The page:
SANDRA ALCOSSER, author of Except by Nature and Sleeping Inside the Glacier | The first time I met Sam Roxas-Chua 姚 he invited me to view the nests he’d made of chewed poems. Perhaps a year later he told me that he swam in a vat of pulp to understand the life of paper. And one night he photographed wet Oregon pavement and through his lens transformed soaked sidewalks into Chinese silk panels. Everything Sam does is unscripted. Everything he does is exquisite. His collection of asemic writing, Echolalia in Script, is sublime.
DAVID ST. JOHN, recipient of the Rome Fellowship and the Award in Literature from the American Academy of Arts and Letters | Sam Roxas-Chua 姚’s gorgeous collection of asemic writings, Echolalia in Script, presents his gestural inscriptions as they move elegantly over the page as delicately as lyrical strands of light snaking and doubling across the surfaces of a wind-lit mountain lake. Indeed, here lies one whose imagination is writ on water . . . in all of its meditative beauty, deep soul-solace, and artistic resolve!
VALERIE LAKEN, author of Separate Kingdom and Dream House | In this elegant dance between language and image Sam Roxas-Chua姚 at once intensifies and transcends the capacity of marks on the page to make meaning. With every line and brush stroke in this stunning volume Roxas-Chua reminds us of the sheer childlike joy of putting ink to paper, and underscores the power and universality of this primal human act. This is a book to behold and marvel at, not just to read.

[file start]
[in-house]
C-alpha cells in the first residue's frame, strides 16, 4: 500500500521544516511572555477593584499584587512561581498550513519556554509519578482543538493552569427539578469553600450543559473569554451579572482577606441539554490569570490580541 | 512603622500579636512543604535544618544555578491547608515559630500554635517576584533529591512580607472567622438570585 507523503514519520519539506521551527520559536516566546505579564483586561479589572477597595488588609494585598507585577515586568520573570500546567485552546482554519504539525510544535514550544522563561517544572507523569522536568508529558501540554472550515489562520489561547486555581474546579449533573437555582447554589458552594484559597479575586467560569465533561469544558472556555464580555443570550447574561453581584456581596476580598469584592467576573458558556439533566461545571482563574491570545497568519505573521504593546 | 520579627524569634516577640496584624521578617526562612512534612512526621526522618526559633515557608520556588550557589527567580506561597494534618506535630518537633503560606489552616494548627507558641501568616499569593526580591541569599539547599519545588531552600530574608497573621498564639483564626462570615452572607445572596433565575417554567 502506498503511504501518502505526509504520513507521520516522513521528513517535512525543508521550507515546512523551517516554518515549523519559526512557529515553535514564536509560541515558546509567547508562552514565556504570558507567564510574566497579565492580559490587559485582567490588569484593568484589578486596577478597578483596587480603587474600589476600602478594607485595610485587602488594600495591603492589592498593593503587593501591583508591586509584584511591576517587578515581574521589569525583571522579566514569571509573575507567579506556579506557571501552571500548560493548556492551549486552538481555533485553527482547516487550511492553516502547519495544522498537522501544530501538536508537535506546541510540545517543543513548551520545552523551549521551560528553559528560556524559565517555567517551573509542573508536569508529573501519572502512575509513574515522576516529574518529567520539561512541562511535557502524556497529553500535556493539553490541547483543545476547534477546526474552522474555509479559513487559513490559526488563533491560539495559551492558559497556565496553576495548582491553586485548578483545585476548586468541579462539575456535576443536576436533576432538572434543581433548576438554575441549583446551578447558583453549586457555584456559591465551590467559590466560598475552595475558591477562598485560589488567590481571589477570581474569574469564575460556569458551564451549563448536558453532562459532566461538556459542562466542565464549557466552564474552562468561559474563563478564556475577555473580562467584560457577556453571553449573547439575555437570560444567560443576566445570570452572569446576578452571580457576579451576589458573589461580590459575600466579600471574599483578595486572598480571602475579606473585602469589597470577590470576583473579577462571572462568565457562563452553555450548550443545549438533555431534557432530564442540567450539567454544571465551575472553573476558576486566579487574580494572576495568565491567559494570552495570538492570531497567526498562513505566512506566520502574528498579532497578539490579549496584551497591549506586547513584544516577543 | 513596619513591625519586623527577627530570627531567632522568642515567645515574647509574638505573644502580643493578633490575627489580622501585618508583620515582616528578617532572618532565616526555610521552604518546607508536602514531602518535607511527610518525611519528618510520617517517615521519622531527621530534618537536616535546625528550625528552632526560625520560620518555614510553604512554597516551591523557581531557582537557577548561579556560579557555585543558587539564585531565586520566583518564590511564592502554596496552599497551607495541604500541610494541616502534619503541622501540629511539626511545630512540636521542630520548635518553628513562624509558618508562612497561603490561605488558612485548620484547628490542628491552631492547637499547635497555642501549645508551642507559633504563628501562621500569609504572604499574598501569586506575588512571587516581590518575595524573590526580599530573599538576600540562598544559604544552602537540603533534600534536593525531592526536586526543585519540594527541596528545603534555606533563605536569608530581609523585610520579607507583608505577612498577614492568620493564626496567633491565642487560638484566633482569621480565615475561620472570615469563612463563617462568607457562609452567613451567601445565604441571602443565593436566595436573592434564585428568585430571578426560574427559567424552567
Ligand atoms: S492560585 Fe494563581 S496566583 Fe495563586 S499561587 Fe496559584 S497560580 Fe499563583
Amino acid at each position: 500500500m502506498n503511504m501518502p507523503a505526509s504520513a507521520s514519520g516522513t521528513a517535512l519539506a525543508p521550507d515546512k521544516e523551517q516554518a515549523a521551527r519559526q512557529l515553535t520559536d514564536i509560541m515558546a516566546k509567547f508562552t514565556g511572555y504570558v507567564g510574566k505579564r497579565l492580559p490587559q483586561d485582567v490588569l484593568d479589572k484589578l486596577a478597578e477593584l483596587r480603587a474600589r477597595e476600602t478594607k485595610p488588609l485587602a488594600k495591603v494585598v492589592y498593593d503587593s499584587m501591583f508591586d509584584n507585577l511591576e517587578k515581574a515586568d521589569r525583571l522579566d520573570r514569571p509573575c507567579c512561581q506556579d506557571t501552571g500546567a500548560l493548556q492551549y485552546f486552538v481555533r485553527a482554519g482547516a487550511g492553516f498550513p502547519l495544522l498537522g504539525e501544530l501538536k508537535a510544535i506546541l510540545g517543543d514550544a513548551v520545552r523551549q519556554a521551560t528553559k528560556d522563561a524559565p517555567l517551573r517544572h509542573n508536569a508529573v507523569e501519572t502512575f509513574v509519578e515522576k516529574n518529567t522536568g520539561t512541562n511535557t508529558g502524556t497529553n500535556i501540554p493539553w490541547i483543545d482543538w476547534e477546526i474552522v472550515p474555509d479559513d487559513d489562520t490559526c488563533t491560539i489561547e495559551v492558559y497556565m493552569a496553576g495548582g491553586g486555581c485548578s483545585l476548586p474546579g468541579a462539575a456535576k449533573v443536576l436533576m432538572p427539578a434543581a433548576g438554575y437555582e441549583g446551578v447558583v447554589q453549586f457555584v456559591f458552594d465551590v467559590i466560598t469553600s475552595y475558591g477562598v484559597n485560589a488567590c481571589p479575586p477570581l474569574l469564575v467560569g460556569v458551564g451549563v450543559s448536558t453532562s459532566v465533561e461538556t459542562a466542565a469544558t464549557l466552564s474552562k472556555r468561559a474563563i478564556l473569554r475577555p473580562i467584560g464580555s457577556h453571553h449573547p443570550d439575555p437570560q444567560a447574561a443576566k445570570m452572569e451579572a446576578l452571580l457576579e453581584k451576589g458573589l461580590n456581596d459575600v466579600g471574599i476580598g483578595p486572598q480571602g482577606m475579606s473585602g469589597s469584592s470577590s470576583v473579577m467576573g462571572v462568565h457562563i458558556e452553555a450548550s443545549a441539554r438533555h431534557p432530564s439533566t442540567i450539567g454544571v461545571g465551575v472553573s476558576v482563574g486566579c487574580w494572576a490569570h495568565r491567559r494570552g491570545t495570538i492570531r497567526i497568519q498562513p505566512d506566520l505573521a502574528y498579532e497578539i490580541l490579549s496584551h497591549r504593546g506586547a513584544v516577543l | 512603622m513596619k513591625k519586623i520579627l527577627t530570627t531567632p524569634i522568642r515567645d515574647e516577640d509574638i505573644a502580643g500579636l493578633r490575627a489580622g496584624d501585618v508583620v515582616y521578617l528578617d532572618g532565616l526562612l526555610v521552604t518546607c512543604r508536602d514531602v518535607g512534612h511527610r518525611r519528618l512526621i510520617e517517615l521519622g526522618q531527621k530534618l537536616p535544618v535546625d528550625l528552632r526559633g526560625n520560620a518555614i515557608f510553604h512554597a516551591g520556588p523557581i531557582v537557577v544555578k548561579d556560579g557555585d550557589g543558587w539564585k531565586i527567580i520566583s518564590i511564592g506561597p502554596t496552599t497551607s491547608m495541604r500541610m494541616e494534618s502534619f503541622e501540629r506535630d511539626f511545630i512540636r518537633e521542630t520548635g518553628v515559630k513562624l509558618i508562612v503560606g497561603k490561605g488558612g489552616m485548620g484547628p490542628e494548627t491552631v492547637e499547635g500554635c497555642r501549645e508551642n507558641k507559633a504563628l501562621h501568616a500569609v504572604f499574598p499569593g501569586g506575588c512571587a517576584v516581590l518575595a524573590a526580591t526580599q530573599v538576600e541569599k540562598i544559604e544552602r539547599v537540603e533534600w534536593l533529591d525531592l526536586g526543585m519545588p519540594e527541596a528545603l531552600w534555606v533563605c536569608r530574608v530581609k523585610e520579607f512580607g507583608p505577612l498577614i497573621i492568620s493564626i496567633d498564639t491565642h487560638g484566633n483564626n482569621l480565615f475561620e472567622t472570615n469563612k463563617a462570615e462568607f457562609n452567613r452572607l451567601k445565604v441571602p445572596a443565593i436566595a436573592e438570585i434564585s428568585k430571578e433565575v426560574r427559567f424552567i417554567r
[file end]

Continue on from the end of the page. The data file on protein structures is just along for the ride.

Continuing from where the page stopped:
LAWRENCE WHEELER, Professor of Humanities and Applied Linguistics, University Honors College, Portland State University | Each time that I have read it, I have been reminded of a passage in François Jacob’s elegant autobiography, The Statue Within; Jacob tells us of the “writing lesson” his beloved grandfather offered him (at a stubborn seven years of age)—playing about with pens, and colored inks, and different papers, so that François might stop seeing writing simply as the labored tracing of absolute forms, but instead as the commitment to its visual and sensual pleasures—to claw at the paper with sharp attack, to stroke and smooth it, to caress and to batter, to splash at it, or to inscribe elegant lines of wiry thinness. At the same time, Roxas-Chua 姚’s powerful work in Echolalia in Script also carries me back to moments spent in the Xubaizhai Collection of calligraphy and painting of the Hong Kong Art Museum, transfixed by centuries-old work that enthralls with its range of textures, its sharp boldness or its subtle lyricism.